I will expound on three ethical theories and then analyze the Merck case according to each theory, summarizing how the authors and proponents of each theory would session themselves regarding this case. The three theories that will be used to examine the case are John Stuart Mill’s ethical theory of Utilitarianism, Emmanuel Cant’s Supreme Principal of Morality theory, and The Voice of Care, which is a contemporary challenge to dominant ethical views such as Kant and Mills’. I have chosen to use only the materials covered in our classroom text and Information gained as a result of classroom lectures.
I will not interject my opinions but analyze the case from the perspective of the authors of the theories. The Merck Case Merck & Co. Inc. Is one of the world’s largest pharmaceutical companies In the world. Corporate headquarters are here in the united States. In 2001 Merck recognized over 47 billion dollars in revenue. Research scientists at Merck discovered a cure for the disease river blindness, caused by a parasite and carried by the black fly, which adversely affects large populations in third world countries.
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After testing the drug through clinical trials to assure its’ safety, the company tried to market the drug through sources such as The World Health Organization and several U. S. Health agencies. The United States overspent was also called upon to Introduce legislation to obtain funding for the distribution of Emaciate to impoverished countries. Mercer’s attempts to find buyers were unsuccessful. The management team decided to manufacture and distribute human life” and “being committed to the highest standards of ethics and integrity. ” These core company values were not taken lightly but literally.
George Merck, the company president from 1925 to 1950, was quoted in the text as having written these words about Mercer’s values; “medicine is for the people. It is not for the profits. The refits follow, and if we have remembered that, they have never failed to appear. The better we have remembered that, the larger they have been. ” 30 million people in 32 countries are now treated each year with Emaciate at Mercer’s expense. The cost of the entire program is unknown to management but they estimate that each pill costs the company around $ 1. 50 to manufacture.
In light of these facts, I have to question if management is making ethical decisions about the use of stockholder and or shareholder equity interests in deciding to provide this charitable contribution. I will now examine three important but vastly different ethical theories and apply them to the Merck case to discover how the founders and proponents of each theory would view the case and what positions they would take John Stuart Mill’s Theory of Utilitarianism John Stuart Mill held two theories on utilitarianism: a normative and a psychological one.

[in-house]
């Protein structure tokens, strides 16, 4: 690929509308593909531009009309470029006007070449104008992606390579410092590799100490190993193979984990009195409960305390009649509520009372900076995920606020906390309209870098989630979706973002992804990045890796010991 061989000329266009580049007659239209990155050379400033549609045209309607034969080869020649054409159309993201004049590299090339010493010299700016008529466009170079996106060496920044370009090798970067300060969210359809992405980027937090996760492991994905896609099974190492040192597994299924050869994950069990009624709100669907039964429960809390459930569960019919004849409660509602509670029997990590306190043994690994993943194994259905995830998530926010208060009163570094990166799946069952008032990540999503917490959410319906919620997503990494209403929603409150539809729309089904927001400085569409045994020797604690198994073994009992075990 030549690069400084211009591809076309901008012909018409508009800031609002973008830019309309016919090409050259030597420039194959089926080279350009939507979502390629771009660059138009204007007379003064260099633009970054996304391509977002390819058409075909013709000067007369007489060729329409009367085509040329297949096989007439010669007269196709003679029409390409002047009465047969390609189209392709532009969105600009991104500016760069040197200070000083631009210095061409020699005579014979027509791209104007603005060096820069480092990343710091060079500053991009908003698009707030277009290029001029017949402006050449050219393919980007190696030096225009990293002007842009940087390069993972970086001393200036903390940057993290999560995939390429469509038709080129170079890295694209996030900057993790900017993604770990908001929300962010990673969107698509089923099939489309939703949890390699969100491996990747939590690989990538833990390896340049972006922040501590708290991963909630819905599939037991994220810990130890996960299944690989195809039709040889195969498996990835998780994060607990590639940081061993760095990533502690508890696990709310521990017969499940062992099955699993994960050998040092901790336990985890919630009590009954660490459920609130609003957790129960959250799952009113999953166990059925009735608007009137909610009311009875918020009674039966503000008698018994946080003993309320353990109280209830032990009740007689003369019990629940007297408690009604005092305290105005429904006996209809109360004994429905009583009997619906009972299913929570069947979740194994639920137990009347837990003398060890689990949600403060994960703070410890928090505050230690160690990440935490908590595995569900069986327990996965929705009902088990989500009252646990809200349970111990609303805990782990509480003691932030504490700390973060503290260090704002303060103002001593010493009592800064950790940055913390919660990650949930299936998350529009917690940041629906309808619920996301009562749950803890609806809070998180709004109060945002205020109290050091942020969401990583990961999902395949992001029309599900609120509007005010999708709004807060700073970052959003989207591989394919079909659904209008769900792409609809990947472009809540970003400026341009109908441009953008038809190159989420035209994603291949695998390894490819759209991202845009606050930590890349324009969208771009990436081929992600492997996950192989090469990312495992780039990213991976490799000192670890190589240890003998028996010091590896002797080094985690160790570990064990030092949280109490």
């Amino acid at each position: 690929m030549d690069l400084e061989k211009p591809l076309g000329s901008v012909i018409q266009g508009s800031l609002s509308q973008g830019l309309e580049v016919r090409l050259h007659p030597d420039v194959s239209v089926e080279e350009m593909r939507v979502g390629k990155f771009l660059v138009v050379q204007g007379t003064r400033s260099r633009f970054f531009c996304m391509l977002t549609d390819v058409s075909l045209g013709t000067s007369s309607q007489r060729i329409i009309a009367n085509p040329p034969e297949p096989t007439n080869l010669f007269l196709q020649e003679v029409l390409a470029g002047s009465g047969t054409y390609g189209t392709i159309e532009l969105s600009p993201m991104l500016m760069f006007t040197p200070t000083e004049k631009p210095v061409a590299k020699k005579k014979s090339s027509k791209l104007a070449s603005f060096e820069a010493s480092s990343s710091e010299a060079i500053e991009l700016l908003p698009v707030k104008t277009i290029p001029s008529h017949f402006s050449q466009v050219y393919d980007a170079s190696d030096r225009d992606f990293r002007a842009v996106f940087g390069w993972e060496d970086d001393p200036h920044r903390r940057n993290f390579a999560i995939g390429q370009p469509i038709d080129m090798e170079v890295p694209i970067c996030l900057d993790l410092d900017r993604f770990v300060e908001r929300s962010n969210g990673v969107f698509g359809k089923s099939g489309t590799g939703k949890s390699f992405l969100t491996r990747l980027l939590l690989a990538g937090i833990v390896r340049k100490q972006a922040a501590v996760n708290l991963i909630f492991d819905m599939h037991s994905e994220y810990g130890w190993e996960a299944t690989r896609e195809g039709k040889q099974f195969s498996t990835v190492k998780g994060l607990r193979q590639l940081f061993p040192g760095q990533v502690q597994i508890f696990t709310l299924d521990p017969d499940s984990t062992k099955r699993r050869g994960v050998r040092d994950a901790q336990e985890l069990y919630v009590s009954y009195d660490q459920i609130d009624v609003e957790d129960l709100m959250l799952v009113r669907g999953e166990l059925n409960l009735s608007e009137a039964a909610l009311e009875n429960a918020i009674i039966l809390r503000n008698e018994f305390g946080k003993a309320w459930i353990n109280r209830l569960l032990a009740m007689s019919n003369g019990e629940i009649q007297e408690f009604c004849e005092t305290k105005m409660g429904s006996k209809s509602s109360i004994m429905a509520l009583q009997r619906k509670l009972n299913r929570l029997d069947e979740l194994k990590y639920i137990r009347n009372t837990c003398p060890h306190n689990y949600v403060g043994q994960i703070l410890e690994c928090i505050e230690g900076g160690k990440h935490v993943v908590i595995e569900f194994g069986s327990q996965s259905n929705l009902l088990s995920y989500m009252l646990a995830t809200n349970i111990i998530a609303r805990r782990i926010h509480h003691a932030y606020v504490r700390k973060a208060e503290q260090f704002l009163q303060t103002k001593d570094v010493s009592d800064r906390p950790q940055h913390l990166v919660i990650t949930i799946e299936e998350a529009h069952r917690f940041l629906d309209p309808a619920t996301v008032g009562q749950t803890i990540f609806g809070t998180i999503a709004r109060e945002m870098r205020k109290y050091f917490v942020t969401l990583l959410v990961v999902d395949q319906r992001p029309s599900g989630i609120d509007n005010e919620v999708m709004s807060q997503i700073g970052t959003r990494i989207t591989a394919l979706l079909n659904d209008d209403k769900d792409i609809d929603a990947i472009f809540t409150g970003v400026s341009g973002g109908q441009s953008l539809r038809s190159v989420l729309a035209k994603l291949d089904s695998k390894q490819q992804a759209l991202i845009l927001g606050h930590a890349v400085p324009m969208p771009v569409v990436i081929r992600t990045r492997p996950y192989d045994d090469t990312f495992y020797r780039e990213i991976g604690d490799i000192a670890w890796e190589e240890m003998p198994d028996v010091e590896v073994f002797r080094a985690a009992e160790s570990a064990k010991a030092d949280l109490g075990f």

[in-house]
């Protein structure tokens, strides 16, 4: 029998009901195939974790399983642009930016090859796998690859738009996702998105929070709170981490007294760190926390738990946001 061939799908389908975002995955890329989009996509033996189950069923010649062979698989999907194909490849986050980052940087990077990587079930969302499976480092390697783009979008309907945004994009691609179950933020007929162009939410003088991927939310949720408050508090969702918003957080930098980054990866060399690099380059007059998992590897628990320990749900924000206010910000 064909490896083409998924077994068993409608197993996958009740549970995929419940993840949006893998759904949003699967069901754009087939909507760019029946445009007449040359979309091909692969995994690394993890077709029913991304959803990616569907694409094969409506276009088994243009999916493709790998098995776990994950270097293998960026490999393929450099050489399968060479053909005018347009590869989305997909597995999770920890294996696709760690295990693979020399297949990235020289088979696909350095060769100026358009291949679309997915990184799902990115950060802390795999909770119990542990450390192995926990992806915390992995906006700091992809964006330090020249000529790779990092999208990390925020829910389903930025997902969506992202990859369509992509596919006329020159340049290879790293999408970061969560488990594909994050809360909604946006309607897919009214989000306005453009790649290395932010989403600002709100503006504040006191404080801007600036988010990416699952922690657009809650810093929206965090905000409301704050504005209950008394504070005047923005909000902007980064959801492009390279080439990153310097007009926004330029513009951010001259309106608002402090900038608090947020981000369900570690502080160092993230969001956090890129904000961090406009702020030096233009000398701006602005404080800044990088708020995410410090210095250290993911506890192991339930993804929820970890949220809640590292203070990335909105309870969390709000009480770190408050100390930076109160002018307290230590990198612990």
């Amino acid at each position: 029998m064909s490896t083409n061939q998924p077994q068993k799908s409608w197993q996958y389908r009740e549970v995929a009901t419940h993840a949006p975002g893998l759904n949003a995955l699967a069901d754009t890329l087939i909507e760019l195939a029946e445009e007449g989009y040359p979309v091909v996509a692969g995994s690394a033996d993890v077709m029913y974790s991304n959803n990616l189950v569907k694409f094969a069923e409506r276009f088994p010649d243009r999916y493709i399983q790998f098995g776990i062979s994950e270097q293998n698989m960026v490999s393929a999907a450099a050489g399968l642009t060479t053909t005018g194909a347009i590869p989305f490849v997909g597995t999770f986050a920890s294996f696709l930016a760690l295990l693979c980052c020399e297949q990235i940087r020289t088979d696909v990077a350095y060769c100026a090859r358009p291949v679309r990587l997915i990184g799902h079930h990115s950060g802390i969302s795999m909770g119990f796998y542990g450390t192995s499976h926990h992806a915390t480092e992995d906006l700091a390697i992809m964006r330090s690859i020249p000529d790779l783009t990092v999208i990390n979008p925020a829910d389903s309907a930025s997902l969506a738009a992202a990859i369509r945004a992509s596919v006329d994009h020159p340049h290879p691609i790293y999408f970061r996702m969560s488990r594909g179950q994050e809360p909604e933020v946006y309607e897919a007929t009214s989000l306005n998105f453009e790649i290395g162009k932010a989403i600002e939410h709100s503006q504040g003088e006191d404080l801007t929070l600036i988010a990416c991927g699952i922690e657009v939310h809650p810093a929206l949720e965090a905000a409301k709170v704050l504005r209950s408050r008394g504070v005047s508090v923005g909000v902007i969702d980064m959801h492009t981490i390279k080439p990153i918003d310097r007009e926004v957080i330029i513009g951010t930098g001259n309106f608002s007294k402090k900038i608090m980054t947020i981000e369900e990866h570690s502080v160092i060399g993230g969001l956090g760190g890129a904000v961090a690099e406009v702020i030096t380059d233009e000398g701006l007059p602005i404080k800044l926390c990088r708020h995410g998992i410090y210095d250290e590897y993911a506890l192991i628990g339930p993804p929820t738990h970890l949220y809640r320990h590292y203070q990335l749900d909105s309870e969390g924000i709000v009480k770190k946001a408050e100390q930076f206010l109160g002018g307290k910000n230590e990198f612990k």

Normative views of Mills’ include his “principle of utility” which says actions are right if they produce the greatest amount of happiness and pleasure and wrong if they cause displeasure and pain. His psychological theory says people want to live in armory with their fellow man and that they have a basic sensitivity to the needs of others. This moral sensitivity will cause people to act in beneficial ways towards others while curbing a tendency to do harm to others. This is a consequentiality theory. The rightness or wrongness of an action depends on its’ outcome, or so Mill argued.
Utilitarianism is interested in promoting the balance of the greatest amount of good or value in society while keeping to a minimum the disvalues for all persons affected. This balance, utilitarian promoters believe, will lead to efficiency and the best use of care resources. Efficiency, according to utilitarian’s is a means to maximize human good. In business, management by objectives and cost-benefit analysis are the result of a strong utilitarian influence. Utility can be hard to measure and this is one of the shortcomings of the theory.
A utilitarian response to measuring utility is to ask if actions leave society better off as a whole, or would the actions be detrimental? Utilitarian’s would view the actions of Mercer’s management to distribute the corporate drug Emaciate for free to third world countries as being ethical. They would say that this action leaves society better off as a whole and causes the greatest would cause great amounts of happiness and pleasure for these sick people and alleviate tremendous amounts of pain to many suffering bodies.
Suffering people, as well as their families and nations, would be better off than they would if the drug had not been provided them. They would become healthier and able to become more productive in society. Human resources are considered scarce and valuable (the people themselves) and protecting them for the betterment of society would be the optimal decision to make. Mill would say this is the correct decision for Merck to make as they have large amounts of excess capital and the medical knowledge, which these third world countries do not have access to.